In this context, federal borrowing of 10% of GDP per year may not seem too alarming. Indeed, many argue it is necessary to head off a disastrous deflationary spiral and that the supportive role of debt-financed public expenditure is all that has kept the United States from falling into an economic depression. But however healthy the short-term effects, the government's debt issuance must still abide by the basic arithmetic of flow-of-funds accounting. This means that the money government spends must come from somewhere else in the economy.

Since 1951, the public sector has run an average deficit (nearly all of it federal) of roughly 2.4% of GDP, and the household sector has run an average deficit of about 3.2% of GDP. These combined deficits have been financed by an average surplus of 4.5% of GDP in the non-household private sector (both commercial and financial businesses) and an average surplus of 1.1% of GDP in the external sector (largely foreign trade and foreign investment). This means that the savings of businesses, which come largely from retained earnings or undistributed profits, have financed both the mortgage and consumer borrowing of households — and more than half of the public-sector deficit — these past six decades. The remaining half of the public-sector deficit, meanwhile, was financed by the external sector.

These data paint a picture of a precarious economic situation. In the near term, public borrowing needs will be four times larger than they have averaged over the past 50 years, and will remain twice the historical average for years to come. Financing these deficits would require the public sector to drain large amounts of capital from the private sector at a time when private-sector growth is essential. Swiftly reducing these deficits, meanwhile, might prevent the government from siphoning off the private capital stock, but would require sharply curtailing government spending and borrowing, which might be just as dangerous to the economy right now. Which risky path American policymakers take will depend on how they understand the implications of their two options — that is, how they understand the role of public debt in our economy.


This brings us back to the two different ways of reading today's economic data. In the past two years, the federal government has been able to sell its debt on extremely favorable terms (in part because commercial borrowing declined dramatically, leaving investors with fewer options and so making federal debt more attractive). But can its string of luck continue? The answer depends on one's understanding of what exactly is happening to our economy in the aftermath of the financial crisis of 2008. This is why there has been such intense disagreement among experts about the future of the federal debt: The data can accommodate two stories.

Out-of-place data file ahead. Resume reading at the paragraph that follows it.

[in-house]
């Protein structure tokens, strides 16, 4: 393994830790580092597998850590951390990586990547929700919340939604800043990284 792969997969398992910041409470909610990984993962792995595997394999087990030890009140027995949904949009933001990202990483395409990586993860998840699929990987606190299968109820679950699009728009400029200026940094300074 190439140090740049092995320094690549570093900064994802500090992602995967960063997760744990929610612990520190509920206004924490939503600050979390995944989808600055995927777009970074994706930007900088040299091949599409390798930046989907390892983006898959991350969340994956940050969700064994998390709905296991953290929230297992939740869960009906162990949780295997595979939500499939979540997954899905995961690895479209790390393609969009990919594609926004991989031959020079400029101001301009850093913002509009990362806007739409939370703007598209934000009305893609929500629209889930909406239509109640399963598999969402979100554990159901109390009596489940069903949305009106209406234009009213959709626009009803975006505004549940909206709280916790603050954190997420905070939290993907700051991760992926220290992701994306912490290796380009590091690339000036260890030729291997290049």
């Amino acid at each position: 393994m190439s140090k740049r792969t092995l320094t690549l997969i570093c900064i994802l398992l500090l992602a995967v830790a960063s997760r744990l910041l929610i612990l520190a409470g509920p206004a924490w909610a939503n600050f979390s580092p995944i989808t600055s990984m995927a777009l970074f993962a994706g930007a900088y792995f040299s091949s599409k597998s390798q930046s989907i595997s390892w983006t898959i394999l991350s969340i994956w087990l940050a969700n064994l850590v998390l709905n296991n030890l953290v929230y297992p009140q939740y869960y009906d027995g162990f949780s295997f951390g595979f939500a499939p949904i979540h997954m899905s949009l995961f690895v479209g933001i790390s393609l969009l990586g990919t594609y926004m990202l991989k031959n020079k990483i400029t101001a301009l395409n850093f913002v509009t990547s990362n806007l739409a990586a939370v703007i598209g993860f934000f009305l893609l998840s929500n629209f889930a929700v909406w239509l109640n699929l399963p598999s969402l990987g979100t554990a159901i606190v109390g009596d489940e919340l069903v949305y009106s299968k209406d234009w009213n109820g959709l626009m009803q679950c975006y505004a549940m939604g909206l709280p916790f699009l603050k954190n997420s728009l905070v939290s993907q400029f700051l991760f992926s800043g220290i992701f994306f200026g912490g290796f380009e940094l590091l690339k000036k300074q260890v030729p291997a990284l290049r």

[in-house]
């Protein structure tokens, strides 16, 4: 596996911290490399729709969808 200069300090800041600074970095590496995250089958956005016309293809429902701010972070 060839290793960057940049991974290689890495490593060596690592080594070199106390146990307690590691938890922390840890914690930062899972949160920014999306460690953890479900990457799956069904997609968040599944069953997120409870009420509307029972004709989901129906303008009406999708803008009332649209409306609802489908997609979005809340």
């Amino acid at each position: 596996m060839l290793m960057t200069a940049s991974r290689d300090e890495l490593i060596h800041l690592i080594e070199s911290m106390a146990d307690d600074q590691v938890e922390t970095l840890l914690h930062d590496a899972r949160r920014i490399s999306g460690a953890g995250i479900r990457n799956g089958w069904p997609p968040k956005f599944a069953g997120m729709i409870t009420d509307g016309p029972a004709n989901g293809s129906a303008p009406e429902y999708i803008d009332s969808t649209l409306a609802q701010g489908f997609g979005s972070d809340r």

The first is that the American economy suffers from excess capacity resulting from a temporary decline in aggregate demand. In this view, the large private-sector financial surplus of the moment (that is, the fact that businesses are saving and repaying more than they are spending and borrowing) reflects a weakness in consumer spending and business investment in the real economy. Deficit-financed government spending — putting money into the hands of citizens to spur private consumption, or making direct government purchases — is all that is preventing the economy from falling into a deflationary spiral caused by the liquidation of assets (which is the necessary counterpart to the private sector's effort to reduce outstanding debt).

The second view is that the private-sector financial surplus is driven by consumer and producer expectations about the future tax implications of government borrowing. Named after the classical economist David Ricardo and popularized by Harvard economist Robert Barro, this "Ricardian" theory (in its various forms) argues that the private sector responds to increases in public-sector borrowing by increasing its estimates of future taxation, therefore lowering its estimates of future disposable income and reducing current spending. Under this theory, the private-sector surpluses come from the increased savings caused by these revised expectations. Indeed, if one is ever likely to see Ricardian effects manifest themselves, it would be in the wake of a sudden 50% increase in the debt-to-GDP ratio. And, as with the first view, the data above fit this story perfectly.

This debate is also mirrored in the dispute about the impact of debt-financed stimulus over the past two years. If private-sector surpluses are a response not only to reduced demand, but also to public-sector debt growth, then borrowing huge sums of money to fund a stimulus bill could well end up making things worse, or at least fail to make them much better. The government's financial position could end up deteriorating without a corresponding boost to the economy.

So who is right? Should we seek to borrow more today, or less? Ever since the economist John Maynard Keynes put forward his brilliant exposition on the "paradox of thrift" (which argues that, if everyone in the economy were to reduce spending and increase saving in recessionary times, demand would drop so sharply that the economy would collapse and overall savings would actually decline), there has been a tendency among economists to view calls for debt reduction as misplaced moralizing. And indeed, the risk of insufficient deficit spending today could be very real. At the very least, we might examine our current situation in the light of historical precedent: Between 1936 and 1938, the government pursued a contractionary fiscal and monetary policy that closed a 5.4%-of-GDP budget deficit within two years. The result was a fall in output and a spike in unemployment — contributing to the Great Depression's "second dip." Today's policymakers certainly have reason to fear repeating this mistake.